US Soldier Afghanistan Anon Helicopter Jalalabad DVIDS

Longest-Serving US Commander In Afghanistan: 'History Will Judge' Coalition's Success

General Scott Miller also told the BBC he expects Taliban violence to worsen after the Eid ceasefire.

US Soldier Afghanistan Anon Helicopter Jalalabad DVIDS

America's longest-serving commander in Afghanistan has said "history will judge" the success of coalition forces' presence in the country.

It comes as US and NATO forces continue their withdrawal from the country, which started on 1 May.

Coalition troops, including British personnel, have had a presence in Afghanistan since 2001.

General Scott Miller told the BBC the withdrawal must also ensure the Afghan security forces are capable of continuing without the US-led NATO presence.

"As we withdraw the force, we have a set of military orders, there's some military tasks, but I don't want anybody to think that there's also not an emotional piece of this," he said.

"Our obligations are wanting to make sure our force is protected and that we're able to withdraw coalition forces as safely and as orderly as possible.

"And at the same time, ensure that we leave our Afghan security partners in a position that they are able to pick this up and carry it on.

"And that's, you know, again, an obligation that we feel, not just for the security forces, but also the people of Afghanistan."

The Pentagon recently sent additional troops and capabilities to the region to increase security for the withdrawal.

The target for the US troop withdrawal is 11 September – 20 years on from the 9/11 attacks (file photo) (Picture: US Department of Defense).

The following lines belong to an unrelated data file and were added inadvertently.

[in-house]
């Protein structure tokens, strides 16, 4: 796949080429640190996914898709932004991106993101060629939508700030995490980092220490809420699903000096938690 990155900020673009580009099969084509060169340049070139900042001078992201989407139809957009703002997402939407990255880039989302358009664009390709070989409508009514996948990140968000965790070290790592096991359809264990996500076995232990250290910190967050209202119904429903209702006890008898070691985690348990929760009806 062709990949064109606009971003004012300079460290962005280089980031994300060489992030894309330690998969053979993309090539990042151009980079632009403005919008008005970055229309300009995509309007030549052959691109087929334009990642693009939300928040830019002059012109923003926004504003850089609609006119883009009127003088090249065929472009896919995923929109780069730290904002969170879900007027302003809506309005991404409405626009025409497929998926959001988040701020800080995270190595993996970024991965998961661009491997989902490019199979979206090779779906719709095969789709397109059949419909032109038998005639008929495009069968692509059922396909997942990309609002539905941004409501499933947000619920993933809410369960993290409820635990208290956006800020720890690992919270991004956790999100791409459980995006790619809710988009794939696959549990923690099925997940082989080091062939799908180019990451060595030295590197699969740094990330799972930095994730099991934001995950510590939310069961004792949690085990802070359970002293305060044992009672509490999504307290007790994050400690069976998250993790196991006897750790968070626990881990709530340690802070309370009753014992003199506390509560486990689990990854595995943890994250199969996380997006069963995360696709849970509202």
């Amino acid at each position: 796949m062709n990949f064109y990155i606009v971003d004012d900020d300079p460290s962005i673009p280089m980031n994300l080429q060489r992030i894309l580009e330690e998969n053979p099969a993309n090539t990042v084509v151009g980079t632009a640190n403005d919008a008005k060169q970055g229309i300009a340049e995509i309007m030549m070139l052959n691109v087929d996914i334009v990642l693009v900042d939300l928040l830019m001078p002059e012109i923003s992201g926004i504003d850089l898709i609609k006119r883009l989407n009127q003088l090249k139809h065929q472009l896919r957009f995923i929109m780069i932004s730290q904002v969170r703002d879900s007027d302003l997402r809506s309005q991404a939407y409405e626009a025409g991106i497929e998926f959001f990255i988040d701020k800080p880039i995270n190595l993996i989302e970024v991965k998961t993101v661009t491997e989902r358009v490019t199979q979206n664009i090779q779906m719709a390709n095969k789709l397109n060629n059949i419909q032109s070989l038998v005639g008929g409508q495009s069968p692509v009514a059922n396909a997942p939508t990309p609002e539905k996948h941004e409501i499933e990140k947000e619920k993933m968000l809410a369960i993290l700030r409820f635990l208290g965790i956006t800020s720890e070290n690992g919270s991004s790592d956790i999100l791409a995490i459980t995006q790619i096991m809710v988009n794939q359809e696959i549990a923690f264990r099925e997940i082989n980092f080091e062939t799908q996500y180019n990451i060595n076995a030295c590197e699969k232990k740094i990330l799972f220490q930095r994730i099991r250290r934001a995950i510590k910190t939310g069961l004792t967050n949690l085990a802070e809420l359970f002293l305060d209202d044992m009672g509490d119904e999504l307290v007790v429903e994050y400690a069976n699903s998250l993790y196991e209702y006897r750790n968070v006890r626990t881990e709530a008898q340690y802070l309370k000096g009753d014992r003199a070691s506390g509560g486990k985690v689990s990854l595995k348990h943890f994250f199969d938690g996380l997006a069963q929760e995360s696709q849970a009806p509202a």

Gen Miller said the US would continue to support Afghan forces in the final stages of the withdrawal and expects Taliban violence to worsen.

"We're watching closely what the Taliban will do, post the Eid ceasefire," he told the BBC.

"Ideally, they would continue with the reduced violence because it is something that the Afghan people want.

"But the expectation is that they will pick up violence in the nearer term.

"The Afghan security forces have the capabilities, and they have to hold. 

"That is where we are right now."

Last week it was announced the US handed over a facility to the Afghan Army and that airlifters had flown out the equivalent of 104 C-17 transport aircraft's worth of materials.

America is hoping to withdraw all its troops from Afghanistan by 11 September - the 20th anniversary of the 9/11 terror attacks. 

NATO said it was aiming to complete its withdrawal "within a few months".

British troops, in the country in a training role as part of a NATO mission, are part of the drawdown. 

Cover image: Library photo of a US service member in Afghanistan (Picture: US Department of Defense).